It’s slightly ironic that I have finally escaped town/apartment life to live on a farm and have ample room to grow my own food but that farm happens to be in the driest part of Africa south of the Sahara. I’ve struggled with gardening for a few years now, occasionally reaping harvests of tomatoes or zucchinis but my plants are often sabotaged by bugs or droughts or other such things. I’ve not given up though.
This year I’m knuckling down. Not only could our farm be more self-sustaining (like cutting loose the imported food and fuel), it could prove that even in a place as seemingly inhospitable as Namibia, people can provide for themselves. Governments, the UN, NGOs and universities are in the news a lot these days making official statements from their plethora of conventions about how things such as food security, poverty eradication, combating desertification, and soil and water conservation should be at the top of our list of things to do. But when I go to the websites of these organizations looking for info about what I can do in my own area, I find only mission statements and visions and proposals. Where are the stories of feeding people, restoring land, and what’s actually being done? It seems we have to make those stories ourselves.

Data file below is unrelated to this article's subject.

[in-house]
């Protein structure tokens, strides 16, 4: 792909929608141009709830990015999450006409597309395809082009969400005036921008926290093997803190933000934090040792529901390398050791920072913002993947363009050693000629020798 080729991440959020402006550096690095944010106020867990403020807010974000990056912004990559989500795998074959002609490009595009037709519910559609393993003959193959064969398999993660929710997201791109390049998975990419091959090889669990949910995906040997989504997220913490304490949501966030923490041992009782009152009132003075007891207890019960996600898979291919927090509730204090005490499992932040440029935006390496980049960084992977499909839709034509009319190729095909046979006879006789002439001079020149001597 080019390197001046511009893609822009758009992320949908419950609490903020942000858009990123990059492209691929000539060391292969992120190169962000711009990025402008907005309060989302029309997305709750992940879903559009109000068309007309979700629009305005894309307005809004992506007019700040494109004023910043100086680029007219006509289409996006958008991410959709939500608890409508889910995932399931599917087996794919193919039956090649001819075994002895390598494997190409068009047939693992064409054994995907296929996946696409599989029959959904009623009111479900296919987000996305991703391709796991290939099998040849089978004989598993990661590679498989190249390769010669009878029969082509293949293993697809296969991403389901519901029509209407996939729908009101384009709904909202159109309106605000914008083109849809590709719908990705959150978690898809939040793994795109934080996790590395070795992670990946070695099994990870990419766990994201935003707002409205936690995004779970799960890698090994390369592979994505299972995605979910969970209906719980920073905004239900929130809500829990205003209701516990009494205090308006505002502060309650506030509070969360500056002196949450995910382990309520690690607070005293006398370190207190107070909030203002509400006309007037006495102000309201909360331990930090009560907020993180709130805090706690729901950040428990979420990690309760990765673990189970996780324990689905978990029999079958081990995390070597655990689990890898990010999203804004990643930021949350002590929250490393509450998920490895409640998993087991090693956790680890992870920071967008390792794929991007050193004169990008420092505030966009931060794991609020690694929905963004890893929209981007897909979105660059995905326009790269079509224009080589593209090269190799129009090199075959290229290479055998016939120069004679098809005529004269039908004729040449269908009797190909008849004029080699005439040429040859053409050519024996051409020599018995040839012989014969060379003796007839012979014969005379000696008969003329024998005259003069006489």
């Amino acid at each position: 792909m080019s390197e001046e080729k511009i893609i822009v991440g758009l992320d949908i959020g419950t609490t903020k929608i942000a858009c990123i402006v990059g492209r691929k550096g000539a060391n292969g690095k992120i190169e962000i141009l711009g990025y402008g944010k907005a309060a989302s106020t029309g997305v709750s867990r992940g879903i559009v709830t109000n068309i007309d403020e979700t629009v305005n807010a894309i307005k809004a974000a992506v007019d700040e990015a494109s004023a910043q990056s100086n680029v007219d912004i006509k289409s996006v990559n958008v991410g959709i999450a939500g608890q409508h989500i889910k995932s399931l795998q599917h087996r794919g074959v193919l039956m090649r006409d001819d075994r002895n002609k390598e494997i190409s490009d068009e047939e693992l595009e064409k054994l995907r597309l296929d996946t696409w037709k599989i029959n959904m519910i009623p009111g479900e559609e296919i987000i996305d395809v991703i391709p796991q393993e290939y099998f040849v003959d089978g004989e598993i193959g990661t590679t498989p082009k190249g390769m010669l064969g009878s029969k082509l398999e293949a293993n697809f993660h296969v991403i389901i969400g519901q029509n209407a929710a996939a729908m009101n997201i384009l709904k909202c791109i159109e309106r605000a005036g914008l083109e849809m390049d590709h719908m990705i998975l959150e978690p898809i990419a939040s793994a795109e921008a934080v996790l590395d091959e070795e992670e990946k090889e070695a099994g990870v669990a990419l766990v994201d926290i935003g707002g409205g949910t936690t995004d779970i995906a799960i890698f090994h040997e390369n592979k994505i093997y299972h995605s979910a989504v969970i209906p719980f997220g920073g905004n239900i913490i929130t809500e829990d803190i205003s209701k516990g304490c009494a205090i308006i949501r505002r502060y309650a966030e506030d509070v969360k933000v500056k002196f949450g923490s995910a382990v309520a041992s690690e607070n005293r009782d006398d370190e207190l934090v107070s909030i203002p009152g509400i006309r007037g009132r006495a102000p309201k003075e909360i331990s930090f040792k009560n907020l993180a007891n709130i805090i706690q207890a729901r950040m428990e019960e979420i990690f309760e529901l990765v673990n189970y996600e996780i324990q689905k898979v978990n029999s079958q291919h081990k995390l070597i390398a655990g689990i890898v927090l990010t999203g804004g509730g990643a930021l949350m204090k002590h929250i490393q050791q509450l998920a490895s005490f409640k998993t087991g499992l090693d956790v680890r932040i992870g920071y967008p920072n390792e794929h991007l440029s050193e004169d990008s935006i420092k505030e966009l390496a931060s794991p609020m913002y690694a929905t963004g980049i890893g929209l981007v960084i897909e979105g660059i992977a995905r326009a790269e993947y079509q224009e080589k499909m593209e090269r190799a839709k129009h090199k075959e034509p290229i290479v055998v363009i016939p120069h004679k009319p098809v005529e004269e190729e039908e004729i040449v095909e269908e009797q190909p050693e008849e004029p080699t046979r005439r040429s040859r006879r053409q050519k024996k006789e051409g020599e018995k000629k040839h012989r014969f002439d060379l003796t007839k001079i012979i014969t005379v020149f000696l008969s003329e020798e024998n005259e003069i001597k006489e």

So with Jay’s engineering-genius help, we’re going to make the farm our story, the story of what can be done in semi-desert country. And I’m going to share what we find, learn, and royally muck up here. I hope it will be a resource to others in dryland situations. And to those other people, if you find me, please feel free to share your own ideas, tips, materials, successes and failures. I know there’s an awful lot of people, in this country alone, who could benefit from it.